I do not wish to smell like stuff from my breakfast table.
    kind regards,
    Martina
    http://duftreise.blogspot.com/

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  26. Martina, do we know for a fact that the perfume smells like buttered toast and nothing else? We don't, at least I don't, because I haven't smelled it yet. The last time I drank Meursault, it had a buttered toast *note* but I didn't feel I was drinking liquid buttered toast, because there were many other notes at play.
    Oh, and we often wear something from our breakfast table... anything that's got an orange or tea note, right?
    Wait and smell... is what I think.

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  27. I'd like to second carmencanada's remarks, Serge Lutens has more often than not worked on unconventional concepts without being literal when it comes to execution style.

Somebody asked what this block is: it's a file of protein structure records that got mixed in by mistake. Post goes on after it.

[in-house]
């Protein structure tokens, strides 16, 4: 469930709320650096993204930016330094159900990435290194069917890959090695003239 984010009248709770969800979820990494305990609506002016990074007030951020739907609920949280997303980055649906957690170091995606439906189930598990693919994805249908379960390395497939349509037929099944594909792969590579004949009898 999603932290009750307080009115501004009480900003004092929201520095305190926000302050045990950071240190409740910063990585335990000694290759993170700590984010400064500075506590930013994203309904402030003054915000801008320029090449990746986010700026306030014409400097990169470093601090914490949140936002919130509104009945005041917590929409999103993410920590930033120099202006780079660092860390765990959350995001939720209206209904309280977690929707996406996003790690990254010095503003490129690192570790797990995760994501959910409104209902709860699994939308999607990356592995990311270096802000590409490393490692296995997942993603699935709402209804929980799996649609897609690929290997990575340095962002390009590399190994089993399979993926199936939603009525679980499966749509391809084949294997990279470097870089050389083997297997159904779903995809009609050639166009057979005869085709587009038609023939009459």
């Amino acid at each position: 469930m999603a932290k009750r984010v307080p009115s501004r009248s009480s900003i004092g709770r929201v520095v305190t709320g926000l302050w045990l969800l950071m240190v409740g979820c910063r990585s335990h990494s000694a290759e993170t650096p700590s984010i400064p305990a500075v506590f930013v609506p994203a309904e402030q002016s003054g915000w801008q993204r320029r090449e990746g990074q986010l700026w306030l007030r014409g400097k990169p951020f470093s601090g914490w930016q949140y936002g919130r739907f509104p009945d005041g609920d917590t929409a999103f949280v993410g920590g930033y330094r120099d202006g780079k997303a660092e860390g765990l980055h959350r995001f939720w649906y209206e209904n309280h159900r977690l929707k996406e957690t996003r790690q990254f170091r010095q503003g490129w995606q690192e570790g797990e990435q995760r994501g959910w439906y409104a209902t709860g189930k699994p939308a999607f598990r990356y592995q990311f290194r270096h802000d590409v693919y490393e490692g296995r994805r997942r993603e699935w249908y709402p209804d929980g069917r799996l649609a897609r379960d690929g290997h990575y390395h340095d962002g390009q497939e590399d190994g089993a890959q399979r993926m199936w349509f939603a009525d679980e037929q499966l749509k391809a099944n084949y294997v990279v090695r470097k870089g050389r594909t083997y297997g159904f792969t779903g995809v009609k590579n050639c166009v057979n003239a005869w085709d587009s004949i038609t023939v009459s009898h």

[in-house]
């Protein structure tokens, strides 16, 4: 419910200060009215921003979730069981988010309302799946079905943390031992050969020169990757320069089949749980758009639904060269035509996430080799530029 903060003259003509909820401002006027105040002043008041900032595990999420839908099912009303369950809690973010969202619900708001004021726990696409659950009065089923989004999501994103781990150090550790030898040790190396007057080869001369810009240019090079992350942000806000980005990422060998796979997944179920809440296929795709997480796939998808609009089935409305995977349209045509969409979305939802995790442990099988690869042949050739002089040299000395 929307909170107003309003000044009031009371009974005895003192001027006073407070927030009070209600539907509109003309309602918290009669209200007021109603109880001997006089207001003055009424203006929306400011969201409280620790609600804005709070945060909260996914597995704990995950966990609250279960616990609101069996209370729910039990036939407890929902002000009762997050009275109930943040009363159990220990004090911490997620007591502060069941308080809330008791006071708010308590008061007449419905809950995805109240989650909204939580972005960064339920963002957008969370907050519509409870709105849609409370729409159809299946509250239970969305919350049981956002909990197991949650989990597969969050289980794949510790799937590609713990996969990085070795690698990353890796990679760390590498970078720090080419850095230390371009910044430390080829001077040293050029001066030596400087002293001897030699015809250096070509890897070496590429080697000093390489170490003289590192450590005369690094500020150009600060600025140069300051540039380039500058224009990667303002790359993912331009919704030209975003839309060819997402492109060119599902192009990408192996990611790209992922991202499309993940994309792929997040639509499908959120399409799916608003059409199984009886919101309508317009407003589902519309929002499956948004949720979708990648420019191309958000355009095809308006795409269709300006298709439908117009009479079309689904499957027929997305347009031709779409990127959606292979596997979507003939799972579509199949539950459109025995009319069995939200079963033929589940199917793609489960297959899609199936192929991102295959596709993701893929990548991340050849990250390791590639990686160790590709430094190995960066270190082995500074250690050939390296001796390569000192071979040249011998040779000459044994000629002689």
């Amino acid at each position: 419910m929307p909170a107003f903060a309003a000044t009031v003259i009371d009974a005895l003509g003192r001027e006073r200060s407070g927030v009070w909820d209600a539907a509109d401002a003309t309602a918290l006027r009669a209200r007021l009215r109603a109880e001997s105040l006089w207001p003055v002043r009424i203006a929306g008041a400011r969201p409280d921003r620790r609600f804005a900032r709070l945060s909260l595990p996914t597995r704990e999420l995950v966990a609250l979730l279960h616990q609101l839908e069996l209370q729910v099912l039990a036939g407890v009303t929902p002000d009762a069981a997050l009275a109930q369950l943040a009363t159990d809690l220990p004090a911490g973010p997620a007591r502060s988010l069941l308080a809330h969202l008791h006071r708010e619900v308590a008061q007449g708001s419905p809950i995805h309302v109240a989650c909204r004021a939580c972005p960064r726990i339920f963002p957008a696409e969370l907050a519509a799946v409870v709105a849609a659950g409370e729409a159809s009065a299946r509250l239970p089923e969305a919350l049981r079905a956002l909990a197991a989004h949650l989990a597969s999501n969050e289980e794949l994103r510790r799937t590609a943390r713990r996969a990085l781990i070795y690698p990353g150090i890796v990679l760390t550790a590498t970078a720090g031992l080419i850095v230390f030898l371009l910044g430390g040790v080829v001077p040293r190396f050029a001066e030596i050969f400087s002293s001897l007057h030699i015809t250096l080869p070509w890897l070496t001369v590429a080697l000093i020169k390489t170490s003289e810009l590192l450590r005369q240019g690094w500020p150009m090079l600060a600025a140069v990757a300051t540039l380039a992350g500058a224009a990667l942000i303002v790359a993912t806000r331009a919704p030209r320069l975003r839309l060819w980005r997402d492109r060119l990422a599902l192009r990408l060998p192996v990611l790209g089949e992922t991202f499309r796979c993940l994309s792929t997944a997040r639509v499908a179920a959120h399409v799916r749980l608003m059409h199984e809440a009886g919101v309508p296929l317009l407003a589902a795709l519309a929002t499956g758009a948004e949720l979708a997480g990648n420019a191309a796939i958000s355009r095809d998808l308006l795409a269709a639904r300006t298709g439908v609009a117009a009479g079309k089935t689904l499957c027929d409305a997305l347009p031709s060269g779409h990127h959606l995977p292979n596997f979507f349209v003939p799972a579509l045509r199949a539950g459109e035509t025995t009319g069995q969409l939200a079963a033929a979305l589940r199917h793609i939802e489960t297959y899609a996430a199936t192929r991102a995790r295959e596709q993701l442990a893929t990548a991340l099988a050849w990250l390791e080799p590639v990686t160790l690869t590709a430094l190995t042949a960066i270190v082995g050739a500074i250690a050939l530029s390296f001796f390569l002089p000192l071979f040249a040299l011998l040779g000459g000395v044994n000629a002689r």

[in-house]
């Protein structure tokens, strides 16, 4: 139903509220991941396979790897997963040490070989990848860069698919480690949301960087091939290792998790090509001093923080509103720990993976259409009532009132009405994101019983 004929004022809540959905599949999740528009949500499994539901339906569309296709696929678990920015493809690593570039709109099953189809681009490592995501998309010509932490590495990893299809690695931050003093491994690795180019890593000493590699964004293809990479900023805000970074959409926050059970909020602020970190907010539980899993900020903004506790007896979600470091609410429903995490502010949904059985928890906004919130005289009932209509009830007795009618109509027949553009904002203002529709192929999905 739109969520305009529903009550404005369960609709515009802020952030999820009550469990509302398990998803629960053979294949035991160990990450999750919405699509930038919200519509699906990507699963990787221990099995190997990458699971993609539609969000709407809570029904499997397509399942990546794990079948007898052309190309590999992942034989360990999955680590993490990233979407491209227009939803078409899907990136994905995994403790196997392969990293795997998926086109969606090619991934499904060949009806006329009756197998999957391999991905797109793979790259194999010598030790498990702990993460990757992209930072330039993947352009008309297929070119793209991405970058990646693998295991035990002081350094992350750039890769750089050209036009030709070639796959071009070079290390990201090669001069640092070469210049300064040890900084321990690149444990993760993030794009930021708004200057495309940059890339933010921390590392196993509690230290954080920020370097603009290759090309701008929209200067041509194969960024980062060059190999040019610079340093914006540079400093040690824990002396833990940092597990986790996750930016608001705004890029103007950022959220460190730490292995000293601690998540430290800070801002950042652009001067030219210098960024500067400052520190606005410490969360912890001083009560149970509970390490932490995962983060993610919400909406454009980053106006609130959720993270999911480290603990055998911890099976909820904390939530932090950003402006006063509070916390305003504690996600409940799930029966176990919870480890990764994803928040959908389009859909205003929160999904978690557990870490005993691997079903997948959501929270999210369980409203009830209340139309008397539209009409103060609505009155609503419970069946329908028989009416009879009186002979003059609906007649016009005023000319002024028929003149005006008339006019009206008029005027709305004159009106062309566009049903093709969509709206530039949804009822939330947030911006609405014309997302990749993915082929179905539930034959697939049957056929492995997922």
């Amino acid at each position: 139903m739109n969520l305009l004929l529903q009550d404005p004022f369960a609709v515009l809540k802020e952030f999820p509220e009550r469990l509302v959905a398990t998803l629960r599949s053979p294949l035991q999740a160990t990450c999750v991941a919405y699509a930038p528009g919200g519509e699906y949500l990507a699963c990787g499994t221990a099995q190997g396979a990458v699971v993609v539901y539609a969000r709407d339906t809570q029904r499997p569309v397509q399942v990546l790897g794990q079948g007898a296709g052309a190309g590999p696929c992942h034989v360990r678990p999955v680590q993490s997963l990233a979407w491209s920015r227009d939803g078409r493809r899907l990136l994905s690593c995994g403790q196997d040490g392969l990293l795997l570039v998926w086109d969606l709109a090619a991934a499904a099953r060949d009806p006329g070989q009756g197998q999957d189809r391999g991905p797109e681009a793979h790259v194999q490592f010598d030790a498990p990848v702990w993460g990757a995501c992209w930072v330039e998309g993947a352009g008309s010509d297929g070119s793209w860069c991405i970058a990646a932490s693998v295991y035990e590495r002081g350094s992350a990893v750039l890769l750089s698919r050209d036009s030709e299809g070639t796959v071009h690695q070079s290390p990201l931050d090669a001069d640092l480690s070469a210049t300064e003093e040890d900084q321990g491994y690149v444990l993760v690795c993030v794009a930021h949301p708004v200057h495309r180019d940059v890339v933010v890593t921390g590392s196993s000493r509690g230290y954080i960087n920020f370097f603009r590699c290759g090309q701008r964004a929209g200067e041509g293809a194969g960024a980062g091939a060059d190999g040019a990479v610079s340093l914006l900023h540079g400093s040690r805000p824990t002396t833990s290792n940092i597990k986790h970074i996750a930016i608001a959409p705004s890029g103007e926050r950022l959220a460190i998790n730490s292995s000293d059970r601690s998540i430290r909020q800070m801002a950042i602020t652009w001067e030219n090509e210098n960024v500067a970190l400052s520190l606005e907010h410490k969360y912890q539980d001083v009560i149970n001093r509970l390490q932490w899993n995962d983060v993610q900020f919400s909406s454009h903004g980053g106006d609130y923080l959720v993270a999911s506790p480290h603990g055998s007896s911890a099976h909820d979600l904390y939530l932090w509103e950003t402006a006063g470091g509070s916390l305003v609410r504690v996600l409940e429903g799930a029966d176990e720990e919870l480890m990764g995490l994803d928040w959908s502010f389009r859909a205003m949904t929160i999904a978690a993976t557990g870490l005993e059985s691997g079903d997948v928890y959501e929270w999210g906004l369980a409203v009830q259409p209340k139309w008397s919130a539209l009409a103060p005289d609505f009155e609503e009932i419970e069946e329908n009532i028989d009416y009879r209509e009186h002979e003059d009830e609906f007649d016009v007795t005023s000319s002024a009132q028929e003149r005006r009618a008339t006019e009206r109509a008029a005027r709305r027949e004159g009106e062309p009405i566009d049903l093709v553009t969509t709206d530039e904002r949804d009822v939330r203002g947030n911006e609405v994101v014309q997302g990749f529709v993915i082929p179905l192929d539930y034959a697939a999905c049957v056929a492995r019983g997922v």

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  28. ooh how interesting- obviously that is a wonderful smell and I think in Serge's hands it will be less Demeter perfect reproduction that is hard to where and more inspired by and fabulous. Well I hope anyway.

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  29. Rose, I'm convinced as well it won't be literal. Serge Lutens has never gone that way before. I'm very eager to discover it!